Posts in Holiday Posts

Celebrating U.S. Trademark Law: Happy 75 to the Lanham Act

As the United States today celebrates the 245th anniversary of its independence, the intellectual property (IP) community will tomorrow be celebrating the 75th anniversary of the Lanham Act, which was signed into law by President Harry S. Truman on July 5, 1946. The Lanham Act was introduced by Fritz Garland Lanham, who was born in Weatherford, Texas in 1880. He was elected to Congress in 1919 and reelected 13 times before he retired in 1947, the year the Lanham Act was enacted. Lanham’s father was a lawyer and served as a Congressman as well as the 23rd governor of Texas.

Iancu Weighs in on IP Waiver, Critical Role of Patents for SMEs at World IP Day Event

“Property rights are not just good for the economy, they save lives”, Grover Norquist, President of Americans for Tax Reform said, speaking at Innovating the Future: Celebrating 2021 World IP Day, sponsored by the Property Rights Alliance. Norquist would go on to conclude his brief opening remarks by lamenting, “the damage that would be done if some of the critics of intellectual property have their way.” Norquist was implicitly referring to an IP waiver proposal by South Africa and India, which would allow nations to ignore patent rights relating to COVID-19 related innovations, particularly vaccines. This waiver of the Trade-Related Aspects of Intellectual Property Rights (TRIPS) is a truly bad idea, and one addressed head on by Andrei Iancu, senior adviser to the Renewing America Innovation Project at the Center for Strategic and International Studies and former Director of the United States Patent and Trademark Office (USPTO).

Survival Strategy: Supporting SMEs to Leverage IP for Growth in Uncertain Times – A Perspective from Ireland

World IP Day may not have fully captured the public imagination yet, but it is increasingly an important moment to reflect on a topic that impacts all of our lives in more ways than are widely recognized. In Ireland for example, like many other modern open economies, IP plays a significant role in how we participate in the global marketplace. In addition, it is the intrinsic intangible nature of IP that allows us to play a role that is many times greater than our relative size would seem to allow. For example, in 2019, the European Patent Office (EPO) and European Union Intellectual Property Office (EUIPO) jointly published a report on “Intellectual property rights intensive industries and economic performance in the European Union”. According to that report, IP rights (IPR) intensive industries account for 45% of GDP, on average, across the EU. In Ireland, however, the share attributed these industries was 65% of GDP—a good 20 points ahead of the next highest.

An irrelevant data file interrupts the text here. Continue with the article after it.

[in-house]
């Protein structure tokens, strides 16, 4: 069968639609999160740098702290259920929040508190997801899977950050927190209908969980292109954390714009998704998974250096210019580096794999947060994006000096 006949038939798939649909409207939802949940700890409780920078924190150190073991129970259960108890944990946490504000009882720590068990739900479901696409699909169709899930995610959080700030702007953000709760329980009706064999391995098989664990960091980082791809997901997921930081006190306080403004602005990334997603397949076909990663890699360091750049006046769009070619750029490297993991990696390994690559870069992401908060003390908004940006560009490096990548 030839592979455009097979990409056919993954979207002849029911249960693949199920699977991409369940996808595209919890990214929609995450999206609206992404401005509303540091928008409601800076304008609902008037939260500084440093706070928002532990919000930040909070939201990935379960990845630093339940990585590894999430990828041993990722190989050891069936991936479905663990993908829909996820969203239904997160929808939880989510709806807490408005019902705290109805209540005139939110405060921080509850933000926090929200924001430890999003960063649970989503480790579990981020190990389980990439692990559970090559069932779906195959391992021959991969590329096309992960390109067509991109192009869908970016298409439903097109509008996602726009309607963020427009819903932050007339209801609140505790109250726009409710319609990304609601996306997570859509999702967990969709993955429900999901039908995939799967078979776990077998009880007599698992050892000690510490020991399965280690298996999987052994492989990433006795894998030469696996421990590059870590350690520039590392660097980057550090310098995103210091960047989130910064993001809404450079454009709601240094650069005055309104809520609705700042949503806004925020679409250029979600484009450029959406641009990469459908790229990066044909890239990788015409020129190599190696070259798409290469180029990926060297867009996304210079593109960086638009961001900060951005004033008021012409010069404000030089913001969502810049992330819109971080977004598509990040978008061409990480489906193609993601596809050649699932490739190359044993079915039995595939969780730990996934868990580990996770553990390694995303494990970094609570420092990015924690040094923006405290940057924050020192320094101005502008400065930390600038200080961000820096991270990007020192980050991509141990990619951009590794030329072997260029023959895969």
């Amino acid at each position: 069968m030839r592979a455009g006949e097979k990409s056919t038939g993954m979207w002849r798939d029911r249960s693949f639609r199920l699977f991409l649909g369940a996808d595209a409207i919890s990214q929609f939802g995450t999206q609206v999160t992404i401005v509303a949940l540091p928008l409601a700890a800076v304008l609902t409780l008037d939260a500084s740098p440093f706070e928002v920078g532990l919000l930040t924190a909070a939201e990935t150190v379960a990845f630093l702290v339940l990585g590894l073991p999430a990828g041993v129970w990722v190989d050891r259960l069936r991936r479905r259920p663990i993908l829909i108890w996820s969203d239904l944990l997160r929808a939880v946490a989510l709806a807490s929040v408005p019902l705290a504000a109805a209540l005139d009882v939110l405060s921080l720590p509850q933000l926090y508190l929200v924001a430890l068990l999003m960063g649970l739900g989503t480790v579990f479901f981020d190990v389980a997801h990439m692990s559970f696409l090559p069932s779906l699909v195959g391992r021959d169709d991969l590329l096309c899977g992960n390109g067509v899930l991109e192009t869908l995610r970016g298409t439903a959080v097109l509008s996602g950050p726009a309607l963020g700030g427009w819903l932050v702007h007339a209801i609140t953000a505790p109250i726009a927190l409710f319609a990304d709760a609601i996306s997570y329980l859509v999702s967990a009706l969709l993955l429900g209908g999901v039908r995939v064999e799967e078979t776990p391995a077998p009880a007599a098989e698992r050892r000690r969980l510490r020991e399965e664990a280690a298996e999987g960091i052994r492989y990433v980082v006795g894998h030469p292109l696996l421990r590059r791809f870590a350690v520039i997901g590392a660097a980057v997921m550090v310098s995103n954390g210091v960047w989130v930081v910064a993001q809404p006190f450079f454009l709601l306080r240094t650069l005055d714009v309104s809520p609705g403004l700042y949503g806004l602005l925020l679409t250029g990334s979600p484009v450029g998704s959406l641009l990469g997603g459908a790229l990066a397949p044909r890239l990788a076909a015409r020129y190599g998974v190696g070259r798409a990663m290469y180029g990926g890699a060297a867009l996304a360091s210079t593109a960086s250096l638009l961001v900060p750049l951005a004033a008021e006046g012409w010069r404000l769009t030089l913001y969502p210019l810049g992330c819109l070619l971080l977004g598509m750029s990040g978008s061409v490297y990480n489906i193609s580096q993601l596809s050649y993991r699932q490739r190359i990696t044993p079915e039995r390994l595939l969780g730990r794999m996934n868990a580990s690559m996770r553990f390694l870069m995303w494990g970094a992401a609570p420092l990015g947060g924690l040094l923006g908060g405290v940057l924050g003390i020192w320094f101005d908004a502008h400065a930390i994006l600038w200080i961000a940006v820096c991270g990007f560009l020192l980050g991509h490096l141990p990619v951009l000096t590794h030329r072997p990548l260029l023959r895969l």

Open for Business: How Intellectual Property Supports Our Entrepreneurs

Starting a business is steeped with uncertainty, especially during a global pandemic. Small business owners are constantly running through the scenarios: Can I make payroll? Will I recoup my investment? Can I change my community for the better? There are plenty of systems at play that tell them, “No.” It’s too difficult to get a loan; the commercial real estate market is too competitive; advertising and marketing is too expensive. Even so, there’s one system that sings a resounding, “Yes!” That’s America’s intellectual property system.

Copyrights Help SMEs Bring Their Ideas to Market – Especially if They’re Registered

Discussion around intellectual property strategies for small and medium enterprises (SMEs) often focus chiefly on patent and trademarks. But the benefits of copyright to a small business should not be underestimated. Copyrights protect the expression of ideas in works that are tangible. Copyrightable subject matter is very broad—all “original works of authorship, fixed in a tangible medium” are protected immediately from creation. The U.S. Copyright Office lists these categories as subject to copyright protection: literary works, musical works, performing arts, visual arts, other digital content (including computer software code), motion pictures, photographs, sound recordings, and architectural works. 17 U.S.C. Section 102.

None of the Top 20 U.S. Business Schools Require Students Learn About IP to be Awarded an MBA

Students at prestigious universities in the United States are not required to take even a single intellectual property (IP) course to fulfill the requirements for a graduate business degree. Course offerings in 2021 remain elective at all of the elite management programs, and the coverage varies by school, department offering them and the background of the instructor. These and other findings about IP education at business schools are contained in a report compiled by the Center for Intellectual Property Understanding (CIPU) that will be announced on Thursday at the 4th Intellectual Property Awareness Summit. The report, “Intellectual Property at Business Schools: An Evolving Landscape,” looks at the state of IP education at the top 20 U.S. programs, as ranked by U.S. News and World Report, and comes away with decidedly mixed findings. While some 44 courses are offered by the leading programs, almost one-third offer a single elective course, and none are compulsory. This is particularly pertinent on World IP Day, the theme of which this year focuses on the importance of IP rights for small and medium businesses, and the problems that a lack of IP understanding can lead to.